The main difference between the two types of cells is that eukaryotic cells have a nucleus which contains the cell’s DNA and has specialized structures called organelles. Organelles perform specific functions such as photosynthesis and protein production. In prokaryotic cells, the DNA isn’t encapsulated within a nucleus and organelles are missing.

The cells from one organism to the next always varies but they do often have many similarities. Almost all cells contain DNA, are surrounded by a membrane, and perform similar functions such as respiration and the production of proteins.


GenesGenes are the basic unit for heredity. They contain all the information required to keep an organism alive. When organisms reproduce, the information from genes is passed from parent to offspring. The genes that are passed from parent to offspring then provide the information to cells to keep the new organism alive. Genes are the reason why children look similar to their parents.


The theory of evolution by natural selection gives by far the best explanation for the huge diversity of species on Earth. The process of natural selection has been sculpting life for over 4 billion years and is the cornerstone of modern biology. The natural selection of useful traits from generation to generation drives the evolution of species over long periods of time.

With the help of genetic mutations, evolution has driven the development of life, capable of thriving in almost any environment on Earth. The process of evolution is visible in all aspects of life. Obvious similarities in structure and function of different species are hard to ignore and the collection of evidence supporting the theory of evolution has become undeniable.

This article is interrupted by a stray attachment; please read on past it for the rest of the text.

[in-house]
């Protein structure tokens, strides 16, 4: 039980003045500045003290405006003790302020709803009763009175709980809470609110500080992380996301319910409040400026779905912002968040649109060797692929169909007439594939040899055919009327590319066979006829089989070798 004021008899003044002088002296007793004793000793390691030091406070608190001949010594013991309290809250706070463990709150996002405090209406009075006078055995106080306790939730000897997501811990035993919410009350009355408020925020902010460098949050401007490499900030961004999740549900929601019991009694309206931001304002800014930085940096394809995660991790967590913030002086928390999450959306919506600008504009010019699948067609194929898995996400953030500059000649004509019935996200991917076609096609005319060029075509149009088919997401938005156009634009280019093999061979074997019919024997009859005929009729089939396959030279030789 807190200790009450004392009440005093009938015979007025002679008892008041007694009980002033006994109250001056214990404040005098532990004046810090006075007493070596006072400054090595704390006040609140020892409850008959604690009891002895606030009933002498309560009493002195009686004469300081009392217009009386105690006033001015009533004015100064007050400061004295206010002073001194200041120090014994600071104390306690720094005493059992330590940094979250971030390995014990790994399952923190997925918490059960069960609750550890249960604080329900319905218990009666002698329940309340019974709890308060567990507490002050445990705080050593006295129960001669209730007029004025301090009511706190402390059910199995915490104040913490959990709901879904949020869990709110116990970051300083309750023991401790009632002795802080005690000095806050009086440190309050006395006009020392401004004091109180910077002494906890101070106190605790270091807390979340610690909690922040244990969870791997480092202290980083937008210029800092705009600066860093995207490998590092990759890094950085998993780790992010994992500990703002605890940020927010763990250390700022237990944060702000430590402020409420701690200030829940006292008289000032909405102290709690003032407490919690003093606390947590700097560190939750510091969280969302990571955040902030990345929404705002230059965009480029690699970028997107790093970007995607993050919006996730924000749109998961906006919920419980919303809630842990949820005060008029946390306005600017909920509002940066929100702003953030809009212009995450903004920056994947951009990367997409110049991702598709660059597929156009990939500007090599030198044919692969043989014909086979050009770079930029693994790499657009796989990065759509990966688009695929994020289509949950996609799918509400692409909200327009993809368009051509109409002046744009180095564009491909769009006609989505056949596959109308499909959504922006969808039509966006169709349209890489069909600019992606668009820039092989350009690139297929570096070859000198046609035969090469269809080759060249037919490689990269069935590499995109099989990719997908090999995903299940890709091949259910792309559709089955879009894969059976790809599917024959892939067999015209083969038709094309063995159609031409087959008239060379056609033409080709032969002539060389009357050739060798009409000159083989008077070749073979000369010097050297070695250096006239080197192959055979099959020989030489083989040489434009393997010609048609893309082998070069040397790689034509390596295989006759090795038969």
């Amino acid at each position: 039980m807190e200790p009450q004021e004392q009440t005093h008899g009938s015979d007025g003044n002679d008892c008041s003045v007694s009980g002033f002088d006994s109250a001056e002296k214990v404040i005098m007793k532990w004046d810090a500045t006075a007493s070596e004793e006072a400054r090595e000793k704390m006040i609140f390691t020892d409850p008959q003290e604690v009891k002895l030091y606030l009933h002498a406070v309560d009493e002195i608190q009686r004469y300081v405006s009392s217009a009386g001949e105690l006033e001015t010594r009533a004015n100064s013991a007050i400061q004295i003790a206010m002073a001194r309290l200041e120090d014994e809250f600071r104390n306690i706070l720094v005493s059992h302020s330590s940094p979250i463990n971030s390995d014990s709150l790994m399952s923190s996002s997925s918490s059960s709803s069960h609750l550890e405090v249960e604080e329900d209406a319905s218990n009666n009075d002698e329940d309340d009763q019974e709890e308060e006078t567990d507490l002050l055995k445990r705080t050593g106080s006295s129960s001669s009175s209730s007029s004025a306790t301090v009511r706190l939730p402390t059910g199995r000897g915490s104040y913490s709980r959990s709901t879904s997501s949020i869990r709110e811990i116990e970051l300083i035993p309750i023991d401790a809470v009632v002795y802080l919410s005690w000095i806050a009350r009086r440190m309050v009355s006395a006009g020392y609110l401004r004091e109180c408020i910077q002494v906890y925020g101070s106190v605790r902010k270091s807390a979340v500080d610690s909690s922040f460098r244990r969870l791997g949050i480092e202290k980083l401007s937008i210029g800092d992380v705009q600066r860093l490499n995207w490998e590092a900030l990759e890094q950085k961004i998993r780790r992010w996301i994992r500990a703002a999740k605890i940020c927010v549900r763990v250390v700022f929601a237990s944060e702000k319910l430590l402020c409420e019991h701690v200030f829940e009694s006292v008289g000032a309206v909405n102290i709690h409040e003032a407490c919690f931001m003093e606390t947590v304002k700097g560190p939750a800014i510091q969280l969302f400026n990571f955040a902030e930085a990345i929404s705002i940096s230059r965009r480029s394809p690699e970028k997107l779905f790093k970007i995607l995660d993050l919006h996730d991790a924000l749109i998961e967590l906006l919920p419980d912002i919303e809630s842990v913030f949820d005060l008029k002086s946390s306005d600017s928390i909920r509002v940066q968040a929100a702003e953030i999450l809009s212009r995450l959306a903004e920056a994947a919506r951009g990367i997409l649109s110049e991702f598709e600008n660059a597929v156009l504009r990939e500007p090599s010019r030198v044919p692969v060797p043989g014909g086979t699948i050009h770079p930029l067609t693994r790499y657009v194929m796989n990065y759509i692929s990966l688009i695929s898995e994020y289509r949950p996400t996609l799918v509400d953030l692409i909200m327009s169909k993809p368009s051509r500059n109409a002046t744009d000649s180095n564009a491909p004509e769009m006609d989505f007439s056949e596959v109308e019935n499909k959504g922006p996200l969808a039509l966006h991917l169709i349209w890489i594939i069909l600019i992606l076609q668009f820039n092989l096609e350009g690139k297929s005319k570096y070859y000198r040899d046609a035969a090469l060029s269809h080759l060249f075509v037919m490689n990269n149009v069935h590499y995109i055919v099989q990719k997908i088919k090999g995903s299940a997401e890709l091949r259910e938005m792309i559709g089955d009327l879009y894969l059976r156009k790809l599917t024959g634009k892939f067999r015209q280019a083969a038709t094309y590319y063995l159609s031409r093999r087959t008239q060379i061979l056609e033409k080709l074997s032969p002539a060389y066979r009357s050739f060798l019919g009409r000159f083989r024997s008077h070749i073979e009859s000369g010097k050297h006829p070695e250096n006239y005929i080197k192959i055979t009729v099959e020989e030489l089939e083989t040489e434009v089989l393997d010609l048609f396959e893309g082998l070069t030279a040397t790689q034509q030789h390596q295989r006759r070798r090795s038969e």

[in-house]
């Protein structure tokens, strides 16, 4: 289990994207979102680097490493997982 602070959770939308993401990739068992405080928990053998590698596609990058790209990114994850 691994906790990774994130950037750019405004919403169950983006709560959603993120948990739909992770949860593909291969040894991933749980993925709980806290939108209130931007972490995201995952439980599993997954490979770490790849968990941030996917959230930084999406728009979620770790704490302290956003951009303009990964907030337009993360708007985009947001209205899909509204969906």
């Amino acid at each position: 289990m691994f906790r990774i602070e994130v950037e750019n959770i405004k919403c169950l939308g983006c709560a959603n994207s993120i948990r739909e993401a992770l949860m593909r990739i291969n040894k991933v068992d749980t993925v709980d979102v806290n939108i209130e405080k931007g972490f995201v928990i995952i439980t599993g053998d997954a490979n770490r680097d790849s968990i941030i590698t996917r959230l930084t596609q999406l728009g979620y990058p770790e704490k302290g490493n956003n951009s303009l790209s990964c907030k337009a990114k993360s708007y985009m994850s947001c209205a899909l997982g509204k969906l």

Homeostasis is the act of maintaining a relatively constant internal environment within an organism’s cells. Cells function most efficiently in a certain range of conditions and as the environment changes around them, they constantly work to keep their internal environment in an optimal condition. Cells are working to maintain factors such as the concentrations of water, salt and sugar, the temperature within the cell, and oxygen concentrations.

Fields of biology

RobinThere is a huge array of sub-disciplines or branches of biology; all up more than 60. Many have been around for hundreds of years, whilst others are far newer and are often developing very rapidly.

Fields of study such as evolution, ecology, and genetics are themselves very broad topics and contain many specializations within each field. For example, an ecologist, who looks at how organisms interact with each other and the environment, might specialize in marine ecology, population ecology, plant ecology or freshwater ecology.

As biology is such a broad field of study, the work from one biologist to another may be completely different. An agriculturalist for example, who is interested in the production of crops, will focus on very different content to that of an ethologist, who studies the behavior of animals. In order to be a well-rounded biologist, however, it is good to have an understanding of the basics of the broad fields within biology.

Last edited: 21 August 2018

Want to learn more?